Collaborating with teachers. According to the school counselors in the present study, collaborating with classroom teachers was instrumental in their classroom management process. Specifically, school counselors mentioned utilizing classroom management approaches used by individual teachers, schoolwide initiatives, providing teachers with support, and learning from teachers. For instance, school counselors found it beneficial to "utilize classroom management system[s] the teacher uses" and "know what the teachers' classroom rules are ... and meld them together [with my rules]." One school counselor appreciated the consistency in using teachers' strategies: "Every teacher has their own approach to [classroom] management. I learn the classroom teacher's strategy and apply it while I instruct. This creates consistency for the students and I get to learn a variety of classroom management strategies."
In addition to using teachers' individual classroom management approaches, school counselors detailed using approaches implemented by teachers schoolwide, including specific frameworks, programs, and tools. For instance, one school counselor described "using responsive classroom and PBIS approaches and interventions that are aligned with how the classroom teachers support their classroom and/or using schoolwide common language." Other school counselors said, "I like GoNoodle because you are then tying into the day ... [because] teachers do it, too" and "utilizing the system that's already in place throughout the school, or at least in the classroom; it's [Class]Dojo."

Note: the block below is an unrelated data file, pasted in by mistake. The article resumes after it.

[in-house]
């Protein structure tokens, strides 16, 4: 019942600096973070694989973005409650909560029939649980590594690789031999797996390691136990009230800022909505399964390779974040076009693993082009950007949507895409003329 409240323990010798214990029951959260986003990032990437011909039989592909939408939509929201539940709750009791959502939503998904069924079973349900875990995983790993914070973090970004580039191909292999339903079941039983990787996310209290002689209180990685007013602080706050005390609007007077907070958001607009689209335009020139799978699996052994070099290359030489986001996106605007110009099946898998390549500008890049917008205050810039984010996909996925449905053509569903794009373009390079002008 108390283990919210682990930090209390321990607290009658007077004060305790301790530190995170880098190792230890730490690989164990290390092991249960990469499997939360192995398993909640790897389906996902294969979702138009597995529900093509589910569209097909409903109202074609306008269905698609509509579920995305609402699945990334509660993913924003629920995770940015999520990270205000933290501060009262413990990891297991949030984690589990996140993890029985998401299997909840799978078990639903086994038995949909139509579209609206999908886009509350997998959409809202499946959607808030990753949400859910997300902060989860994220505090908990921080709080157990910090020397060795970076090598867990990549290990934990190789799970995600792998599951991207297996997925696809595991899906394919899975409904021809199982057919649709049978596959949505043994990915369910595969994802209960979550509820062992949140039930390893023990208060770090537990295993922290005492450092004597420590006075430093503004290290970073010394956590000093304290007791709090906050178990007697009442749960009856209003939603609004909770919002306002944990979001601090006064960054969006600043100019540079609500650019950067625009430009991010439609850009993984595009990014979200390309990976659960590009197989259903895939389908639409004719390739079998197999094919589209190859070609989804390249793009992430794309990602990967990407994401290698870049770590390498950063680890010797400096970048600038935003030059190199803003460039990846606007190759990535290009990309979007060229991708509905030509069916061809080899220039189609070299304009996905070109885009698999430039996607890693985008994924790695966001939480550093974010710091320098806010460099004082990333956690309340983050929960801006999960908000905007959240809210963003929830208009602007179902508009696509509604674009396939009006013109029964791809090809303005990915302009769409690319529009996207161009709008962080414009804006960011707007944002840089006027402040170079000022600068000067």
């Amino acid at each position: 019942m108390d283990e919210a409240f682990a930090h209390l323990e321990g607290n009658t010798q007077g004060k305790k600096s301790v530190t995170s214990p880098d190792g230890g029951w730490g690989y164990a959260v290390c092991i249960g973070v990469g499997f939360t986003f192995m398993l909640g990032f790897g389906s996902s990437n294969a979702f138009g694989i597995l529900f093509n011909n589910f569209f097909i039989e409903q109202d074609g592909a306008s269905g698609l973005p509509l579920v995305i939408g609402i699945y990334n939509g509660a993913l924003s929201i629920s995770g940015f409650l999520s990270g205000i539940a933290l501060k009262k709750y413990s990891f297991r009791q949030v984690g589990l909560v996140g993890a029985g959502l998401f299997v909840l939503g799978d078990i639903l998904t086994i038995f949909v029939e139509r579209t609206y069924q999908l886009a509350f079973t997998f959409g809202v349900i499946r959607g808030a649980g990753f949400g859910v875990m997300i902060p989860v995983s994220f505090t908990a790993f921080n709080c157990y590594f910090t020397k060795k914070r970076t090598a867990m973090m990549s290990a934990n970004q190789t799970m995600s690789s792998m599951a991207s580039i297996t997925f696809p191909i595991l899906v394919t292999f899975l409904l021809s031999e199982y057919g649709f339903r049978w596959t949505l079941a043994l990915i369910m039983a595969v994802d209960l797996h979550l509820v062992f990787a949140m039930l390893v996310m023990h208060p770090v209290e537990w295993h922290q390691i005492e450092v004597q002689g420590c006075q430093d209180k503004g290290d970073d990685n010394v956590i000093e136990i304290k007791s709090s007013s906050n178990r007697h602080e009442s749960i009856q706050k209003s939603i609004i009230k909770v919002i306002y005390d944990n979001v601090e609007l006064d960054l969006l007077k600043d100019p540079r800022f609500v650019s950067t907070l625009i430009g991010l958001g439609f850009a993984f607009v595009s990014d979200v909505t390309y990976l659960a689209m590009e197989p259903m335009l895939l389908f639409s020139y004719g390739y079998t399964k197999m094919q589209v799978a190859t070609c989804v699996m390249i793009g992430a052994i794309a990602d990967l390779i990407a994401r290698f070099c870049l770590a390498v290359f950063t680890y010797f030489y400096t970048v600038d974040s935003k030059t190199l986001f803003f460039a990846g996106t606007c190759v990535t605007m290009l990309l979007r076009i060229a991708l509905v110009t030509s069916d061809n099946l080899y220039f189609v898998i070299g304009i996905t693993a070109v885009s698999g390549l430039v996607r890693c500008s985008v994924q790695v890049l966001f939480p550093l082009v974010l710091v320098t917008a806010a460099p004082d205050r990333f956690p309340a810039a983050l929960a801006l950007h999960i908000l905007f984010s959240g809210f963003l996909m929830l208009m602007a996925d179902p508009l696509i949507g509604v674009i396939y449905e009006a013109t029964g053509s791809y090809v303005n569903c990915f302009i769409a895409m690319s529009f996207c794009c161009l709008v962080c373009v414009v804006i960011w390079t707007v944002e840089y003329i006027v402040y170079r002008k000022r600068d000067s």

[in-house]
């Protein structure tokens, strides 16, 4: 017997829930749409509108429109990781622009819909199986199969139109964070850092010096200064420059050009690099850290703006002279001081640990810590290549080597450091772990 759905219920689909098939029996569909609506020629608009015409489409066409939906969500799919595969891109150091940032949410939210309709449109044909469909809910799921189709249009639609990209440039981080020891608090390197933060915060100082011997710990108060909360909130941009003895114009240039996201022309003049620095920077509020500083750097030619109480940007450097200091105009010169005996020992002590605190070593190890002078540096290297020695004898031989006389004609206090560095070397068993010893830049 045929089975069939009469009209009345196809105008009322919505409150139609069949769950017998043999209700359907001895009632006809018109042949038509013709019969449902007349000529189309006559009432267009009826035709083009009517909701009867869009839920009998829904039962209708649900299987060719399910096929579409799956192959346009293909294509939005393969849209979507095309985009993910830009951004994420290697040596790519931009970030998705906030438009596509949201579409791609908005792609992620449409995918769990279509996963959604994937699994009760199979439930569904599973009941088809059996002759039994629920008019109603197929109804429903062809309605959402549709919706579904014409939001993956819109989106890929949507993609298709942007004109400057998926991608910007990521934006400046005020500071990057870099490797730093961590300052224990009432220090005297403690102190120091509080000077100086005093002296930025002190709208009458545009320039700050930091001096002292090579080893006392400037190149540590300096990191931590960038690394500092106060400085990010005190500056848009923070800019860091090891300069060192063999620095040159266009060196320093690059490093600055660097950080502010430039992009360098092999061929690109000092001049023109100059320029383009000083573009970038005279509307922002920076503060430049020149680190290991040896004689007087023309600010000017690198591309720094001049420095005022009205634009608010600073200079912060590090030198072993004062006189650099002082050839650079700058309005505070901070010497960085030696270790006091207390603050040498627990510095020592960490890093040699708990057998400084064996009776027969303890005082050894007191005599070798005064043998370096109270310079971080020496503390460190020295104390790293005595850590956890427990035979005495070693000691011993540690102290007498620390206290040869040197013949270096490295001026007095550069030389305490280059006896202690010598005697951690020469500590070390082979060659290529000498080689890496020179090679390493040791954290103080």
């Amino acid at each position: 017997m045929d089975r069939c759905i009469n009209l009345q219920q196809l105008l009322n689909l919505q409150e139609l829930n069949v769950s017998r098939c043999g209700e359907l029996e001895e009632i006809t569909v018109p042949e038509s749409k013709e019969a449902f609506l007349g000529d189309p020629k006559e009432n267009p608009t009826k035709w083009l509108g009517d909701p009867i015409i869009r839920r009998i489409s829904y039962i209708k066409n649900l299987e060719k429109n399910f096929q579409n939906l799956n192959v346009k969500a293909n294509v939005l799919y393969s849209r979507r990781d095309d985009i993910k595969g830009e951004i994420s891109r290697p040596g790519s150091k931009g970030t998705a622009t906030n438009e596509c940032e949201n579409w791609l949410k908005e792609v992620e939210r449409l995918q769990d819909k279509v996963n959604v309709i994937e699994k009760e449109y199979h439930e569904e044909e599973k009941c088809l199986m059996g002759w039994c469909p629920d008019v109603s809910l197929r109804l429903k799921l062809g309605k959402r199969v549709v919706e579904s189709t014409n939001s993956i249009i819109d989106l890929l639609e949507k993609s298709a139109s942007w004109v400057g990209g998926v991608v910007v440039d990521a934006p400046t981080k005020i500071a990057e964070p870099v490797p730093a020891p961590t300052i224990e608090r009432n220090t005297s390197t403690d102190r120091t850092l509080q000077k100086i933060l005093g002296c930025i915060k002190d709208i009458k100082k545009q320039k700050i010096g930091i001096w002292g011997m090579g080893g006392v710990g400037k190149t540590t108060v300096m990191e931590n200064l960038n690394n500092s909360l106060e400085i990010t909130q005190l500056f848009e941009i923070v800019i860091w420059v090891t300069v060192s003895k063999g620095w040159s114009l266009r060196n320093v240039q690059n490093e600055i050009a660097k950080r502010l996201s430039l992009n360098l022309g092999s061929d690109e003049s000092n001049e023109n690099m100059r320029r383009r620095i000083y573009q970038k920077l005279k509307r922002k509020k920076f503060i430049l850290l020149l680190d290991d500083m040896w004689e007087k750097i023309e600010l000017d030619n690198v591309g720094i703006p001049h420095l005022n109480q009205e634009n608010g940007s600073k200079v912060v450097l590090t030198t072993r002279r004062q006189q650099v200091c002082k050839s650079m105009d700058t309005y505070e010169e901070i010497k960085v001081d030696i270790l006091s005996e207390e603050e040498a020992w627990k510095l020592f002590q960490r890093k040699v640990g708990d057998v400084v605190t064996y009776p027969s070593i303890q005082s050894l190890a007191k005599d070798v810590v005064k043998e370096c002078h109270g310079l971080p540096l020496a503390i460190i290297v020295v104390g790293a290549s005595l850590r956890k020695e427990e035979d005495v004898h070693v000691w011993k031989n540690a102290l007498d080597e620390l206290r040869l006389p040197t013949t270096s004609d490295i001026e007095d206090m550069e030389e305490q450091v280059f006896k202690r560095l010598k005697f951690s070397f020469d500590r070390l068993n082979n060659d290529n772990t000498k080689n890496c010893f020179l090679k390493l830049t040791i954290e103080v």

In terms of collaboration, some school counselors reported providing teachers with classroom management guidance and learning from teachers' expertise. For instance, school counselors relayed: "The principal there [at my school] asked me to do a workshop on classroom management [for teachers]" and "Because I was a school counselor, administrators and teachers were like, 'So what do I do about classroom management?'" However, some school counselors found that these requests could be problematic if the school counselor lacked related skills or training. As one school counselor noted, "I was being asked to be an expert at something I was really green in [classroom management]." As described previously, some school counselors lacked classroom management experiences and thus valued learning from teachers. In particular, some school counselors said, "I have learned the most from watching the teachers in my building who maintain a positive classroom environment" and "observing teachers ... I would mimic some of their [classroom management]."